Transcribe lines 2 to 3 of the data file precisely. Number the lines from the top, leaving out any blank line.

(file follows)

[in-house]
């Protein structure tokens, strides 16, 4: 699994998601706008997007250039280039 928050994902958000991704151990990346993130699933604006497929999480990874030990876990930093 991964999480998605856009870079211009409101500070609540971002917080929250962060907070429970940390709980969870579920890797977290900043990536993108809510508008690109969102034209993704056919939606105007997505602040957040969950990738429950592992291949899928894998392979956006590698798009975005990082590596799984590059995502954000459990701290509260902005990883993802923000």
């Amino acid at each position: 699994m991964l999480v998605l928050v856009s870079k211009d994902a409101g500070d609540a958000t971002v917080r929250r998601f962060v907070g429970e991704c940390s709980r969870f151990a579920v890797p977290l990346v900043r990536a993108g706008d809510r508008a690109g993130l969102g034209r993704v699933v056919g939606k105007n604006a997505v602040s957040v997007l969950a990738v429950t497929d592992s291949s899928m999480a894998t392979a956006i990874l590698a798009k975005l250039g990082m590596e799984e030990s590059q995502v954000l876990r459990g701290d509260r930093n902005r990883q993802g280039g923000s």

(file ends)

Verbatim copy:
């Protein structure tokens, strides 16, 4: 699994998601706008997007250039280039 928050994902958000991704151990990346993130699933604006497929999480990874030990876990930093 991964999480998605856009870079211009409101500070609540971002917080929250962060907070429970940390709980969870579920890797977290900043990536993108809510508008690109969102034209993704056919939606105007997505602040957040969950990738429950592992291949899928894998392979956006590698798009975005990082590596799984590059995502954000459990701290509260902005990883993802923000």
């Amino acid at each position: 699994m991964l999480v998605l928050v856009s870079k211009d994902a409101g500070d609540a958000t971002v917080r929250r998601f962060v907070g429970e991704c940390s709980r969870f151990a579920v890797p977290l990346v900043r990536a993108g706008d809510r508008a690109g993130l969102g034209r993704v699933v056919g939606k105007n604006a997505v602040s957040v997007l969950a990738v429950t497929d592992s291949s899928m999480a894998t392979a956006i990874l590698a798009k975005l250039g990082m590596e799984e030990s590059q995502v954000l876990r459990g701290d509260r930093n902005r990883q993802g280039g923000s």